Nick’s is a fresh approach is that, rather than going undercover to infiltrate hate cells, he meets people openly as a journalist. The book is therefore a record of Nick’s conversations with various extreme right figures, both the infamous and the unknown. Such interviews are simply spewing with hate; race hatred, class hatred and misogyny are constantly espoused until the encounters begin to take on a frightening sense of déjà vu. While this repetition helps Homeland draw links between various international groups and political parties, the geographical scope makes such contrasts incomplete and hurried. Likewise, the sheer volume of racist, homophobic and anti-Semitic remarks retold in Homeland completely overpowers the literary prose and authorial interjection, which attempts to provide some wry humour and a more detached analysis of such ideas. While this may be a problem stylistically however, it does enhance the overall impact and intensity of the book.
At the start Nick poses the question ‘why?’ What drives this culture of extreme hate and violence? While various reasons are raised, no conclusion is reached and ultimately Homeland is unsure whether it is the sheer number of ‘weirdos’ that is unnerving or the apparent normality of some of the people encountered. What is clear is that the vivid descriptions of ‘families, kids, the elderly, all screaming “our own people first!”’ are ultimately the most haunting images from the book which endure when the names of the individual figures have vanished.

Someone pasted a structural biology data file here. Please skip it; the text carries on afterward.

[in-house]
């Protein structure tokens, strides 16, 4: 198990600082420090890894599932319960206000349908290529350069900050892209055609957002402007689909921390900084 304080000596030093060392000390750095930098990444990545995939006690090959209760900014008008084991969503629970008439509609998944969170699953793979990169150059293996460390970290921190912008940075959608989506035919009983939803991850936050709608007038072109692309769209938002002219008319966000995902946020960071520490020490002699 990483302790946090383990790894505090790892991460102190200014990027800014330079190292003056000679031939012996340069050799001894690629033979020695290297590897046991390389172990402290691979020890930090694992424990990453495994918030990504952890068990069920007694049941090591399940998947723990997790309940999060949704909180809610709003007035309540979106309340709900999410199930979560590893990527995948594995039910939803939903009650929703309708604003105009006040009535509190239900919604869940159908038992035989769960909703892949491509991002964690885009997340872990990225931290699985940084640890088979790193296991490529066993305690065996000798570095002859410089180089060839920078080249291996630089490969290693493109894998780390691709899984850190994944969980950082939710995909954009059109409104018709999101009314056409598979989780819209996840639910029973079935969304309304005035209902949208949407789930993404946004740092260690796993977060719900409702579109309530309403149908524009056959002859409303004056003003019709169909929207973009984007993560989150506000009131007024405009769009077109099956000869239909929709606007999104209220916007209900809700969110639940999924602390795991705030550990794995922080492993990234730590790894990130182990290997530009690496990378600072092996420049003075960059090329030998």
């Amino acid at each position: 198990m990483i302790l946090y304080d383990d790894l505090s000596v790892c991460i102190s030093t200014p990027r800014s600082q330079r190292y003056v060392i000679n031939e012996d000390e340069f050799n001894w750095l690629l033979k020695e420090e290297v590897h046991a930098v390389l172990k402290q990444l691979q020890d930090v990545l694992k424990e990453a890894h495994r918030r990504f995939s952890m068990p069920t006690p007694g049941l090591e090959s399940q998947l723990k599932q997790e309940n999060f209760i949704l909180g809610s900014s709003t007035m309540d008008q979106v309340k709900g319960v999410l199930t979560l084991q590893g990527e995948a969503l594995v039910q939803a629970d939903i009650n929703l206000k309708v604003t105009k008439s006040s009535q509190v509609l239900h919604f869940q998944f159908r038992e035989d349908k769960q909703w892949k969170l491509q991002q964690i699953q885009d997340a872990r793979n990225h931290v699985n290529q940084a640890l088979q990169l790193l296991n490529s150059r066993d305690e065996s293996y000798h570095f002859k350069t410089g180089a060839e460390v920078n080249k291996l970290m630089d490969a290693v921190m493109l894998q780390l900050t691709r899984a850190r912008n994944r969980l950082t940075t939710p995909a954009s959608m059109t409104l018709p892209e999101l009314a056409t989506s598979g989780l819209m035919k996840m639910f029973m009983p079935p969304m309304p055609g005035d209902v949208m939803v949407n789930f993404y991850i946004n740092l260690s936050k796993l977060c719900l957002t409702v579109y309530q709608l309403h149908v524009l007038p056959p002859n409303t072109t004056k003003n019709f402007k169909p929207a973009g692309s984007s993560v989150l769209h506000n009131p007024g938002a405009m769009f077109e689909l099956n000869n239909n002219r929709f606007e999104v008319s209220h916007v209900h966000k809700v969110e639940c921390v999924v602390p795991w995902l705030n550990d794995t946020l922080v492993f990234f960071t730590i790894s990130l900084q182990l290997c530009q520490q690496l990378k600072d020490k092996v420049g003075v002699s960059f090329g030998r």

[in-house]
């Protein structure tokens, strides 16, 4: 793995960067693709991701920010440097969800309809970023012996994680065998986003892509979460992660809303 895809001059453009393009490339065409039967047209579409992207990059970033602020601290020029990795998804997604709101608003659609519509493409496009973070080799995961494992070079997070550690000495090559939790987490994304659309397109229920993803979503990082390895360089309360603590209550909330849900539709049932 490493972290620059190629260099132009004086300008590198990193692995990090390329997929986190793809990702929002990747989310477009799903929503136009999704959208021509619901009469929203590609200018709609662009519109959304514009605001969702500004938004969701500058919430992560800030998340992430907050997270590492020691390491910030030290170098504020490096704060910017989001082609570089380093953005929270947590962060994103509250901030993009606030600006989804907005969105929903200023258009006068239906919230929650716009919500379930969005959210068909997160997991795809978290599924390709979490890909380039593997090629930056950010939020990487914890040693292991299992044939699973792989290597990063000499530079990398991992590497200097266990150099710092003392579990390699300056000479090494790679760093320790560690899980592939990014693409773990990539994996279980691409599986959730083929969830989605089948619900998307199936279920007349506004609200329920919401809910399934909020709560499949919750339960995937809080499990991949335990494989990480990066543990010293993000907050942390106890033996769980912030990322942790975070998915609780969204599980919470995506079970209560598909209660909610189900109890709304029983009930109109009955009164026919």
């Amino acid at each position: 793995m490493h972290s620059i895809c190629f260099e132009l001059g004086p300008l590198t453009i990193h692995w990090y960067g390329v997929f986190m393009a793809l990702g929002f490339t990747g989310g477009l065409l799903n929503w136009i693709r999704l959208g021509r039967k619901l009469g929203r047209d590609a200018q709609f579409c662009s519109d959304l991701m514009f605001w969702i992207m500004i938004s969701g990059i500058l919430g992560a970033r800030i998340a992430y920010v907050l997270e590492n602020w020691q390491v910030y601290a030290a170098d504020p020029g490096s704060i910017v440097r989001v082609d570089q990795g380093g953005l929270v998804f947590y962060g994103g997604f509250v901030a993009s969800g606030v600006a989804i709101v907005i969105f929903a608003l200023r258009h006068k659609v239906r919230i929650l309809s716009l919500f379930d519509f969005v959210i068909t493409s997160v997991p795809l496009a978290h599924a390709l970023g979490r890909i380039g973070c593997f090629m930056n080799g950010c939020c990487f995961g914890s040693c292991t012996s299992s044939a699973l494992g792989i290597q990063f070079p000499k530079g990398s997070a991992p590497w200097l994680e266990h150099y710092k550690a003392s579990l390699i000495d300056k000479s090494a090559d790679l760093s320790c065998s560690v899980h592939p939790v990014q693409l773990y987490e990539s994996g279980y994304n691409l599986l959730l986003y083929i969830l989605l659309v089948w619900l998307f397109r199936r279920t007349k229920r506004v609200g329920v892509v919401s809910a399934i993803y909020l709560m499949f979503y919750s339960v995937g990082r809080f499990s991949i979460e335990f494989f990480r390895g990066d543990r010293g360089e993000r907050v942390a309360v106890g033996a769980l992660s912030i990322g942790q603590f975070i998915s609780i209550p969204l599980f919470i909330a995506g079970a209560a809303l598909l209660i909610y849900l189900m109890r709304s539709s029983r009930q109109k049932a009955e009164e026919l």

Homeland reminds us that this climate of hate is not a distant, far off world but an uncomfortably close one, as the BNP’s Nick Griffin talks to the author about recruiting graduates and ‘targeting the Oxbridge circuit to build a fifth column within the establishment.’ The picture that the book gives is unnerving but also provides a vital reminder of the horrific flip side to the tabloid rants against immigration – and the deceptively glossy and formal propaganda of certain political parties.